by SC Staff Writer Barbara Linstrom
Thanks to a video that was posted to Facebook shortly after a rogue wave made a big splash as it washed ashore at Castaways Inn at Blind Pass, the National Weather Service was alerted to a rare event on Sanibel.
“I just certified it yesterday as a coastal flood event that we call a meteotsunami,” said Dan Noah, a meteorologist with the National Weather Service on Jan. 4. “We monitor social media and were alerted by key words to a video posted on Facebook shortly after it happened.”
At 12:28 p.m. on Dec. 20, as a TV news crew was preparing to shoot an interview with the manager of Castaways as gusts of winds were being recorded up to 50 mph, a big wave came crashing ashore and sent people running toward Sanibel-Captiva Road.
The video, which has since gone viral and has been posted across the globe as far away as Australia and Italy, gave Noah insight into a weather event he had never witnessed in his 30 years with the weather service.
“I’ve been here in Tampa for 16 years and it’s the first meteotsunami I’ve every documented,” said Noah. “It’s not a tsunami like in the Pacific, but a meterology-induced tsunami that we call a meteotsunami. It’s a rapid rise in water that just happens once. With a tsunami, the waves will occur every 60 to 90 minutes.”
While tsunami warning systems are in place in the Pacific with buoys which measure wave height, the closest buoy that the weather service has is in Naples, which measured a peak wave of over 5-feet at 1:30 p.m. the same day.
The coast was under a gale warning that day due to a strong cold front that was moving across Southwest Florida, with strong southerly winds ahead of the front that were expected to make a quick shift westerly into gale-force strength.
“We monitor social media for key words that alert us to weather events,” explained Noah. “It’s amazing how many more waterspouts we’ve been able to document. It doesn’t mean there are more happening, it’s that we’re being alerted to more.”
The weather service encourages citizens to participate in helping them document and monitor weather events by using the hashtag #flwx on Twitter and through descriptive words on Facebook.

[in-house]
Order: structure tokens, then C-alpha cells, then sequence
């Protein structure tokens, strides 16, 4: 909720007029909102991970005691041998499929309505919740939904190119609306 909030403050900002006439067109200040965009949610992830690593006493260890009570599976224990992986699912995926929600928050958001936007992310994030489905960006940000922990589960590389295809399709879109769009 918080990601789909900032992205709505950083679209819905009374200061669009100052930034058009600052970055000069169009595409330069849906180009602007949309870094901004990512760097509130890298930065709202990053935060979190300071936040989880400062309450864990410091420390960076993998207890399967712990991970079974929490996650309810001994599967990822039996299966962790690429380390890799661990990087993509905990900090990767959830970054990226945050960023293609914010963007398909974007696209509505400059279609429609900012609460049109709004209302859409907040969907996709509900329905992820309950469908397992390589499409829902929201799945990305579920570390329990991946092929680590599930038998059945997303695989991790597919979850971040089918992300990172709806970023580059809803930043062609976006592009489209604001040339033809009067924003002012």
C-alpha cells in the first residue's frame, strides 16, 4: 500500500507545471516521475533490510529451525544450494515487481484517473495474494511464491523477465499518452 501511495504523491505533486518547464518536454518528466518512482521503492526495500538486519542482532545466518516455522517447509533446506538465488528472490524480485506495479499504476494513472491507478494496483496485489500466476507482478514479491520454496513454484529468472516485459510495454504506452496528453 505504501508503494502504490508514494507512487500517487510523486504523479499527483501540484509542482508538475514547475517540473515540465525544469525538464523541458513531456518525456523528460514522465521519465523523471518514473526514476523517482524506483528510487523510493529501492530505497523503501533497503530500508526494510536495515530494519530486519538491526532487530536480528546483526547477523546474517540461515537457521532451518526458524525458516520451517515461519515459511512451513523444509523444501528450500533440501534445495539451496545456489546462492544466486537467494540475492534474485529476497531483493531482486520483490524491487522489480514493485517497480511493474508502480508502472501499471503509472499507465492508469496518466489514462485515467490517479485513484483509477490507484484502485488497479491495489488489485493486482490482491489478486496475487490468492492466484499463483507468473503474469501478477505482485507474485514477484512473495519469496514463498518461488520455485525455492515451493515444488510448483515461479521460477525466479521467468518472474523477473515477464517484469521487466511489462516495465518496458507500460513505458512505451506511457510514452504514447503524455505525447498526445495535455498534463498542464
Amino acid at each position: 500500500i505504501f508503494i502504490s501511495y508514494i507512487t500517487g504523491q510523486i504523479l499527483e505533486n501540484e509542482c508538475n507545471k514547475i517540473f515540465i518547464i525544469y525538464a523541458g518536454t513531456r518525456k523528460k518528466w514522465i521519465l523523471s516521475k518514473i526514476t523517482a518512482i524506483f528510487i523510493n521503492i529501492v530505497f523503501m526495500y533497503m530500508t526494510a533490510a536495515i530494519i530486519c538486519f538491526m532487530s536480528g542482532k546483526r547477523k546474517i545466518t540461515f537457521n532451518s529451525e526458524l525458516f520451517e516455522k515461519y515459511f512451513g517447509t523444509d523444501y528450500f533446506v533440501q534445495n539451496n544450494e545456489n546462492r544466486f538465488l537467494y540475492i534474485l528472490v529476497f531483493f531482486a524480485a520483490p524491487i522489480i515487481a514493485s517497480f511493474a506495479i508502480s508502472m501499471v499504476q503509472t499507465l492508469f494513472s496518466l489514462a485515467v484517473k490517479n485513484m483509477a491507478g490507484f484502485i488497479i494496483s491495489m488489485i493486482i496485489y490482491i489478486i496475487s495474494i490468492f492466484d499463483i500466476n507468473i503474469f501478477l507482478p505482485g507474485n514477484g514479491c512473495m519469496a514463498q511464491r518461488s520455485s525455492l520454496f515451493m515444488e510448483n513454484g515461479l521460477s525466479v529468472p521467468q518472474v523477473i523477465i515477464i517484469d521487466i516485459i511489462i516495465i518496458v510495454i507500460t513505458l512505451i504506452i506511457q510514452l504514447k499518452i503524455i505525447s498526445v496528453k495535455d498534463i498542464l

“We can’t predict meteotsunamis. They probably happen all the time, but are just a few centimeters in size,” says Noah. “Ones as big as this are rarely documented.”
The biggest meteotsunami recorded in Florida occurred at Daytona Beach at midnight on July 3, 1992, when a 10-foot wave caused by a collapsing thunderstorm off South Carolina generated the disturbance, he said.
Because waters are so shallow off Sanibel, a meteotsunami couldn’t reach that height here, he added.
The wave that crashed ashore at the Castaways was thigh-high as it reached Sanibel-Captiva Road, flooding out three cottages, as captured in the video. Its height upon reaching shore is estimated to have been higher than the 5-foot wave measures by the buoy in Naples.
“If the city of Sanibel hadn’t cleared out the three culverts under San-Cap Road last spring that were plugged up, the water could’ve just stayed put, but it flowed out,” said Tony Lapi, president of Sanibel Captiva Beach Resorts, which includes the historic Castaways resort. “The breakwall in front of Castaways that was built 50 years ago created a tremendous looking splash, but I wouldn’t have called it a tsunami – more like a rogue wave.”
Lapi, who has been on the islands for 42 years, recalls a time when much larger waves washed ashore in front of ‘Tween Waters Inn on Captiva, another resort he runs. Wave action was so intense during a storm in 1988 that it washed away a 1200-foot stretch of Captiva Road in front of the inn up to the curve at Jensen’s on the Gulf.
“This was not that big of an event. We had minimal damage to the cottages. They were back up and running within three days,” he says, noting the exceptional sunny weather that followed and lasted through New Year’s Day. “We’ll have to replace some shrubbery that wasn’t salt tolerant, but that’s it.”
James Evans, natural resources director for the city of Sanibel, says his team’s assessment of the beach didn’t find any significant damage.
“There was no major erosion. We saw accretion of sand in some areas from that cold front and some erosion in others, but nothing major,” he said. “With the incremental rise of sea levels, though, we need to be aware meteotsunamis as one of the threats we face as we continue to build up the dune with vegetation to protect our beaches.”